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10 Types of Garlic Every Gardener Needs to Know
Garlic (Allium sativum) is a perennial flowering plant from the Allium family. Its close relatives include onions, shallots, chives, and leeks.
Garlic plants grow from bulbs in tall flowering stems and can grow up to 3ft high. In the northern hemisphere they flower in the warmer months July through September.
Typically the bulbs contain between 10 to 20 cloves, but this can change depending on the variety. The cloves have a strong aroma and are covered in thin sheathing leaves.
When planted at the right time and depth, garlic is very hardy and will grow as far north as Alaska! This, plus the numerous health benefits, are some of the reasons why it’s a must-have in any home garden.
Why Grow Garlic?
Garlic is fun and easy to grow. There really is not any tedious element to this crop.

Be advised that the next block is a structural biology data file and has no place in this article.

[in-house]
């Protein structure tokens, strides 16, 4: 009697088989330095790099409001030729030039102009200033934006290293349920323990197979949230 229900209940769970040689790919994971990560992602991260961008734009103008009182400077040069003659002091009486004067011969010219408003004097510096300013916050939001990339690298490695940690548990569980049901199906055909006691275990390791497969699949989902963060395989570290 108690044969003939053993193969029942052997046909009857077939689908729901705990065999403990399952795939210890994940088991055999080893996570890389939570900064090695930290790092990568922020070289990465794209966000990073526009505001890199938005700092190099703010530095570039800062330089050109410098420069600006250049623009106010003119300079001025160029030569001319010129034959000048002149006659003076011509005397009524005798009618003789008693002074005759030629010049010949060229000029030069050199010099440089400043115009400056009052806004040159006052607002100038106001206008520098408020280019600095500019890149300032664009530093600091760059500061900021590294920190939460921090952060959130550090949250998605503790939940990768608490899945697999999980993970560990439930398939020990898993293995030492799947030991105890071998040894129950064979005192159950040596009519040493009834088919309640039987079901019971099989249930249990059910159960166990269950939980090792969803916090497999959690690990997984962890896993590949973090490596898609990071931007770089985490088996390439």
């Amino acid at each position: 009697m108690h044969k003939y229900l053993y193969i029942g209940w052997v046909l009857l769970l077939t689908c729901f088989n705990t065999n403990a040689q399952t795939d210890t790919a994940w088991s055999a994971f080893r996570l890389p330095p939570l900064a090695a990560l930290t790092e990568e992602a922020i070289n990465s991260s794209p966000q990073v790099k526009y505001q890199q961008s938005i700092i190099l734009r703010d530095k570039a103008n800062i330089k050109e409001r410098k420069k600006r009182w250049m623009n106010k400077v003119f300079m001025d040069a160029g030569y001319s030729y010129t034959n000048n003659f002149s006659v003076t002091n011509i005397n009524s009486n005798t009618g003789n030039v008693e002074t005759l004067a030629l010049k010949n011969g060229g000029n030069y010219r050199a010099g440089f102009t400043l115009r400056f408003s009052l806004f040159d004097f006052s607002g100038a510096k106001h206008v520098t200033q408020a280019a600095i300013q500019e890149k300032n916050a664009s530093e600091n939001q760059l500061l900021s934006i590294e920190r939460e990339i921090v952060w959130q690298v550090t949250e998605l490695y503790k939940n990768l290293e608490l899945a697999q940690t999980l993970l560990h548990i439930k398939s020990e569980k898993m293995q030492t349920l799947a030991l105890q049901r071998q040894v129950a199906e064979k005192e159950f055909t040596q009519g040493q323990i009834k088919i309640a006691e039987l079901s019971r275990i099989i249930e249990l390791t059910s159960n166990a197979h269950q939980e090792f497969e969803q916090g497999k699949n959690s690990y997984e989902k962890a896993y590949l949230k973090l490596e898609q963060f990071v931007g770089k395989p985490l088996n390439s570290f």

Growing your own garlic gives you access to a whole world of flavor and texture beyond the typical grocery store variety.
Growing garlic also gives you access to garlic scapes if you grow the hardneck variety. This is a fun and ephemeral harvest that is often not available commercially.
Garlic is typically not preyed on by insect pests, and its odor can repel insects from other parts of your garden.
Not all folk remedies have stood the test of time, but grandparents who insisted on consuming garlic for health were right on the money. Garlic contains many compounds, but allicin (pronounced like my name, Allison) is the main active ingredient. Allicin has been proven in clinical trials to have antibacterial, antiviral, and tumor fighting properties.
In pictures: Zanzibar's clove harvest
The archipelago of Zanzibar in Tanzania, sometimes known as the Spice Islands, was once the world's largest producer of cloves. It is still an important industry for farmers on the island of Pemba as the BBC's Ruth Nesoba found out during the harvesting of the flower buds which when dried are used as a spice in cooking, to flavour drinks like mulled wine and in medicine.
The months of September, October and November are the crucial time of year for clove farmers on Pemba. It is the period of the short seasonal rains when the cloves are harvested by hand. Bunches on lower branches can be pulled off or shaken free.
Harvesting is strenuous work. The bunches of cloves can be tucked away in dense foliage where they are difficult to get at.